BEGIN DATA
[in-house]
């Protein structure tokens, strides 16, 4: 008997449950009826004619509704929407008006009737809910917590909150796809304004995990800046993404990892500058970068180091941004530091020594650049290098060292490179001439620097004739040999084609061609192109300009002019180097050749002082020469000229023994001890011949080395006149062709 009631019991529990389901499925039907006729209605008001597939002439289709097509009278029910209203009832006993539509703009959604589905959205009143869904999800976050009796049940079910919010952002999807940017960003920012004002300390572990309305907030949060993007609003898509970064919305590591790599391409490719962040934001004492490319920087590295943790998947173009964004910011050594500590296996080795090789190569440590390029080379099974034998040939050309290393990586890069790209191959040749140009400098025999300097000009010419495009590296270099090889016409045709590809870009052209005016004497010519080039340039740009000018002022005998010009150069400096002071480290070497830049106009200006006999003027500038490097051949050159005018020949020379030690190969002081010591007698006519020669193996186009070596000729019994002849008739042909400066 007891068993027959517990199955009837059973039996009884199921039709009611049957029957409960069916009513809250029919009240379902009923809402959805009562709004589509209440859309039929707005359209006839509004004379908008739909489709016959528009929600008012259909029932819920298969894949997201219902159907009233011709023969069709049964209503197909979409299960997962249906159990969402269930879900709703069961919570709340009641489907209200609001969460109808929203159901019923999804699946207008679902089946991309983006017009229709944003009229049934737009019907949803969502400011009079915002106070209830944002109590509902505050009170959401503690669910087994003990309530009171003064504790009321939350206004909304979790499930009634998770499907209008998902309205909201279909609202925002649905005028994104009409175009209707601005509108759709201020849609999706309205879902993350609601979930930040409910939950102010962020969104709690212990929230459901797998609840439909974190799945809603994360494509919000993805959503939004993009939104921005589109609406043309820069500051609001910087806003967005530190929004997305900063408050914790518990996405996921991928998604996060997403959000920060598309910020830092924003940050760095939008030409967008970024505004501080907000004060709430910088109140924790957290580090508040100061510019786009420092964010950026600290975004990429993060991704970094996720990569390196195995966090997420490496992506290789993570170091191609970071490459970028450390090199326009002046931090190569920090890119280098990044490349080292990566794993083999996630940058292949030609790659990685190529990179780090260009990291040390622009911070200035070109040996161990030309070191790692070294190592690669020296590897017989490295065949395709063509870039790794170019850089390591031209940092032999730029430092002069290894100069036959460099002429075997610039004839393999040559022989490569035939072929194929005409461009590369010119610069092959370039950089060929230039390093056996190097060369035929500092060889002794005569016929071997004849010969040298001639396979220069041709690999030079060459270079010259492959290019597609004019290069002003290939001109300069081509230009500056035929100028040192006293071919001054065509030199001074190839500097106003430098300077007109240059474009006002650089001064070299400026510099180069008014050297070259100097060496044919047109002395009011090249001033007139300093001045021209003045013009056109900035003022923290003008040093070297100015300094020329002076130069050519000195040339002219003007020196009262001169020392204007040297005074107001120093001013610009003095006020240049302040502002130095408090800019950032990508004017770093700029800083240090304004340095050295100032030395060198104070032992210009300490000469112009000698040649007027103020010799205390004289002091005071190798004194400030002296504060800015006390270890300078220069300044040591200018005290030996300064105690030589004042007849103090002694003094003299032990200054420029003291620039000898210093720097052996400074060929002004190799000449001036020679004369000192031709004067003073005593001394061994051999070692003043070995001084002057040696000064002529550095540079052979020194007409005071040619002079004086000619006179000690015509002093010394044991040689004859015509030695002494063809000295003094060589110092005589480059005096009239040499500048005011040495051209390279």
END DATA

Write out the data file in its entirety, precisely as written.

[in-house]
């Protein structure tokens, strides 16, 4: 008997449950009826004619509704929407008006009737809910917590909150796809304004995990800046993404990892500058970068180091941004530091020594650049290098060292490179001439620097004739040999084609061609192109300009002019180097050749002082020469000229023994001890011949080395006149062709 009631019991529990389901499925039907006729209605008001597939002439289709097509009278029910209203009832006993539509703009959604589905959205009143869904999800976050009796049940079910919010952002999807940017960003920012004002300390572990309305907030949060993007609003898509970064919305590591790599391409490719962040934001004492490319920087590295943790998947173009964004910011050594500590296996080795090789190569440590390029080379099974034998040939050309290393990586890069790209191959040749140009400098025999300097000009010419495009590296270099090889016409045709590809870009052209005016004497010519080039340039740009000018002022005998010009150069400096002071480290070497830049106009200006006999003027500038490097051949050159005018020949020379030690190969002081010591007698006519020669193996186009070596000729019994002849008739042909400066 007891068993027959517990199955009837059973039996009884199921039709009611049957029957409960069916009513809250029919009240379902009923809402959805009562709004589509209440859309039929707005359209006839509004004379908008739909489709016959528009929600008012259909029932819920298969894949997201219902159907009233011709023969069709049964209503197909979409299960997962249906159990969402269930879900709703069961919570709340009641489907209200609001969460109808929203159901019923999804699946207008679902089946991309983006017009229709944003009229049934737009019907949803969502400011009079915002106070209830944002109590509902505050009170959401503690669910087994003990309530009171003064504790009321939350206004909304979790499930009634998770499907209008998902309205909201279909609202925002649905005028994104009409175009209707601005509108759709201020849609999706309205879902993350609601979930930040409910939950102010962020969104709690212990929230459901797998609840439909974190799945809603994360494509919000993805959503939004993009939104921005589109609406043309820069500051609001910087806003967005530190929004997305900063408050914790518990996405996921991928998604996060997403959000920060598309910020830092924003940050760095939008030409967008970024505004501080907000004060709430910088109140924790957290580090508040100061510019786009420092964010950026600290975004990429993060991704970094996720990569390196195995966090997420490496992506290789993570170091191609970071490459970028450390090199326009002046931090190569920090890119280098990044490349080292990566794993083999996630940058292949030609790659990685190529990179780090260009990291040390622009911070200035070109040996161990030309070191790692070294190592690669020296590897017989490295065949395709063509870039790794170019850089390591031209940092032999730029430092002069290894100069036959460099002429075997610039004839393999040559022989490569035939072929194929005409461009590369010119610069092959370039950089060929230039390093056996190097060369035929500092060889002794005569016929071997004849010969040298001639396979220069041709690999030079060459270079010259492959290019597609004019290069002003290939001109300069081509230009500056035929100028040192006293071919001054065509030199001074190839500097106003430098300077007109240059474009006002650089001064070299400026510099180069008014050297070259100097060496044919047109002395009011090249001033007139300093001045021209003045013009056109900035003022923290003008040093070297100015300094020329002076130069050519000195040339002219003007020196009262001169020392204007040297005074107001120093001013610009003095006020240049302040502002130095408090800019950032990508004017770093700029800083240090304004340095050295100032030395060198104070032992210009300490000469112009000698040649007027103020010799205390004289002091005071190798004194400030002296504060800015006390270890300078220069300044040591200018005290030996300064105690030589004042007849103090002694003094003299032990200054420029003291620039000898210093720097052996400074060929002004190799000449001036020679004369000192031709004067003073005593001394061994051999070692003043070995001084002057040696000064002529550095540079052979020194007409005071040619002079004086000619006179000690015509002093010394044991040689004859015509030695002494063809000295003094060589110092005589480059005096009239040499500048005011040495051209390279």